So how can this happen?  It has been noted with other conditions, that including nonphysician health professionals (eg, nurse practitioners or physician assistants) to assist in care management may improve guideline adherence.  This reduces overall caseloads and allows for each provider to have more time with each patient and still have time left to learn about new developments in treatment.

An alternative model that has proven to be effective, is to have chiropractors as the initial or early point of contact for LBP patients.  With extensive clinical training in the musculoskeletal system and LBP specifically, they are uniquely positioned to aid patients with the evidence based conservative care that is currently strongly recommended in guidelines.  Additionally, chiropractors are trained to identify patients who do require additional medical care and can not only refer those patients to other health care providers, but also collaborate with those providers to provide the most effective and lowest risk treatment possible.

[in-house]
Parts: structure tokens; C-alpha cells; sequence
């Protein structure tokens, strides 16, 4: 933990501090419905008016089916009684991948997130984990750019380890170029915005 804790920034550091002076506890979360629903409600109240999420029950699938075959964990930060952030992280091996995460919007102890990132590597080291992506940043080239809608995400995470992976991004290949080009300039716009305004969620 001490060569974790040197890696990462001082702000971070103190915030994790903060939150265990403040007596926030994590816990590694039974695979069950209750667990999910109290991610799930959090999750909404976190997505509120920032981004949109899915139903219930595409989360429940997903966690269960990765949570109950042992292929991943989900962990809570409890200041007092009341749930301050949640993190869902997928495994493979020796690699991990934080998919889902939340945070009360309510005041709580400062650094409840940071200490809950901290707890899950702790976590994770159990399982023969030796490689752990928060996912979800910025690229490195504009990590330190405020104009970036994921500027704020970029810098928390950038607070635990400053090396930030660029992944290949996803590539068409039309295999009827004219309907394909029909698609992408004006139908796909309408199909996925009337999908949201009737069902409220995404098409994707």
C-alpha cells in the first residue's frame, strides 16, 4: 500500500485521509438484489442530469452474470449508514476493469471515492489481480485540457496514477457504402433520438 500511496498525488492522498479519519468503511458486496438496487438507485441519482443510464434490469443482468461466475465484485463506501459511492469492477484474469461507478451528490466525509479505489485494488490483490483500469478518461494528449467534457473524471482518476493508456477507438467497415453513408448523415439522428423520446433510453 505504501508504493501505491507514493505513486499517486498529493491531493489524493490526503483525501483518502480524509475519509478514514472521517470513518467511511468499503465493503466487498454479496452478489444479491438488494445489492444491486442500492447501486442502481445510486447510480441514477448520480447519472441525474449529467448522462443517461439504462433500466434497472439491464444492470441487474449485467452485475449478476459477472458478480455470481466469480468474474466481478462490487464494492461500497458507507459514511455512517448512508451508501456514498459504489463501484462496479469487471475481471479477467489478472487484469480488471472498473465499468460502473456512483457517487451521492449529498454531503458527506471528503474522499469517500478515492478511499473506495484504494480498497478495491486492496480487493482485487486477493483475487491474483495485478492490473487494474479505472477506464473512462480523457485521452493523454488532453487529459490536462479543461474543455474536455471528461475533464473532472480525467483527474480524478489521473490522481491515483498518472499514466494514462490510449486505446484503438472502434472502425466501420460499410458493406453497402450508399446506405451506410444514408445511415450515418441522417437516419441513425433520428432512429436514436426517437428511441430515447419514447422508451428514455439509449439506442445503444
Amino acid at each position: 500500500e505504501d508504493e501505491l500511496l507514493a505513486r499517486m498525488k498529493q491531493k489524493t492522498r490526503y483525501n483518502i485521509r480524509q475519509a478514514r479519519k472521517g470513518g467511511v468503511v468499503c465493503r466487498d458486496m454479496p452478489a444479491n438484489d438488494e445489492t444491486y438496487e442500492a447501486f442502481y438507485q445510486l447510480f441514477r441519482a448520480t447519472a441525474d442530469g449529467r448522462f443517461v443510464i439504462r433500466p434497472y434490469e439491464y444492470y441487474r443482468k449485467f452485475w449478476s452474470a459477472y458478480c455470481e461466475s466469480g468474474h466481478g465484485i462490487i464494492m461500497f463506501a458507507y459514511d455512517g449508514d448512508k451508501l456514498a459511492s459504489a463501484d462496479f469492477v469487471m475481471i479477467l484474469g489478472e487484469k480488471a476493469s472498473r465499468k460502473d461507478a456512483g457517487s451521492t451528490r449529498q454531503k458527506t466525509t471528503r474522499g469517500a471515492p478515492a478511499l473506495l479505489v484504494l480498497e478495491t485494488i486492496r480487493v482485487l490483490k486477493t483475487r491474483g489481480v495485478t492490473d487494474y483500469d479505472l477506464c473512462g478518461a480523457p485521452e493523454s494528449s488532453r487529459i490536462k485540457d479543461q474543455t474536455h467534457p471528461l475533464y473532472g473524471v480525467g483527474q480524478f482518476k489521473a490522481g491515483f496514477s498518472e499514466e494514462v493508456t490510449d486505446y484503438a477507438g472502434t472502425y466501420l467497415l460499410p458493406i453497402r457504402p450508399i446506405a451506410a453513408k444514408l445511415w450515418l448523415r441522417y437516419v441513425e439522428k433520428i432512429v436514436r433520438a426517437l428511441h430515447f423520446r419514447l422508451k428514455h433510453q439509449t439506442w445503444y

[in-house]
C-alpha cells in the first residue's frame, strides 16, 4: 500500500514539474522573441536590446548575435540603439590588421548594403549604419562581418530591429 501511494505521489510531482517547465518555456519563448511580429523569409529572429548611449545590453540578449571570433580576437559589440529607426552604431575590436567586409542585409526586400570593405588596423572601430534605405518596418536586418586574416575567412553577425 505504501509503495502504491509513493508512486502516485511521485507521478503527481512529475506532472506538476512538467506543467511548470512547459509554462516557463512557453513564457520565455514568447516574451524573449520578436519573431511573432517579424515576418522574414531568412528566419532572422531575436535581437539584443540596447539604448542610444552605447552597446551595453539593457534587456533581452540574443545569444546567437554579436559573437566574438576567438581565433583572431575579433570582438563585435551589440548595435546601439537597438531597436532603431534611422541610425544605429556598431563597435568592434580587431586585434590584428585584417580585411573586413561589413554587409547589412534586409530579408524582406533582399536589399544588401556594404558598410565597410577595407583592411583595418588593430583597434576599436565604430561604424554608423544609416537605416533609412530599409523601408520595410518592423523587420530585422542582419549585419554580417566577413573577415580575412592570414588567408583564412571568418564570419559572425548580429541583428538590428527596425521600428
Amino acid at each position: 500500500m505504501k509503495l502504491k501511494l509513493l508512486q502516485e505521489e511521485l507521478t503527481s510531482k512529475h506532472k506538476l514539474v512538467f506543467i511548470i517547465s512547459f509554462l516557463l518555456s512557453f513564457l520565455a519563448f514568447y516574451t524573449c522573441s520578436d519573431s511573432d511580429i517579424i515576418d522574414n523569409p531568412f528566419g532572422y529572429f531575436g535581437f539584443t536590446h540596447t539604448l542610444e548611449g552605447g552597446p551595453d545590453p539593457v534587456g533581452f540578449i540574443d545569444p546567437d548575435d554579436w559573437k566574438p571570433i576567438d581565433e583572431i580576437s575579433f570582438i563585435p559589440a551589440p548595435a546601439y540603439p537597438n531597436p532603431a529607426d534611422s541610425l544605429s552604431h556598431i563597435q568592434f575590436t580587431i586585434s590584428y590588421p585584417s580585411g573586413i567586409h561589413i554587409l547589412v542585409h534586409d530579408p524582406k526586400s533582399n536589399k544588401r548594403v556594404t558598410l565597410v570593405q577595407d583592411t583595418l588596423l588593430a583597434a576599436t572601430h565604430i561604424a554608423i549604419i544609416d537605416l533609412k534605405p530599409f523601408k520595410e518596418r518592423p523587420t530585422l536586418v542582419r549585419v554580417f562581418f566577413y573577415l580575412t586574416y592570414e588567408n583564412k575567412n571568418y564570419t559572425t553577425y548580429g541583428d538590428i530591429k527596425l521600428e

One more option is that of the multi-disciplinary practice.  Rather than a chiropractor referring to a medical doctor, or vice versa, a group of various specialties are in practice together, allowing the patient to receive the needed care all in one place.  Because the providers work together, often in the same location, it can make coordination of care easier and more efficient for both patient and providers.

LBP management is just one of the areas where chiropractors excel in patient care!  If you or a loved one are experiencing low back pain, try #chiropractic1st.  Whether you visit a single provider office, a group, or a multi-disciplinary office, chiropractic care can help you keep moving with safe, natural care that works and helps you move past this episode of pain successfully and resume regular activities more quickly.



Stevans JM, Delitto A, Khoja SS, et al. Risk Factors Associated With Transition From Acute to Chronic Low Back Pain in US Patients Seeking Primary Care. JAMA Netw Open. 2021;4(2):e2037371. doi:10.1001/jamanetworkopen.2020.37371

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Online STarTBack Calculator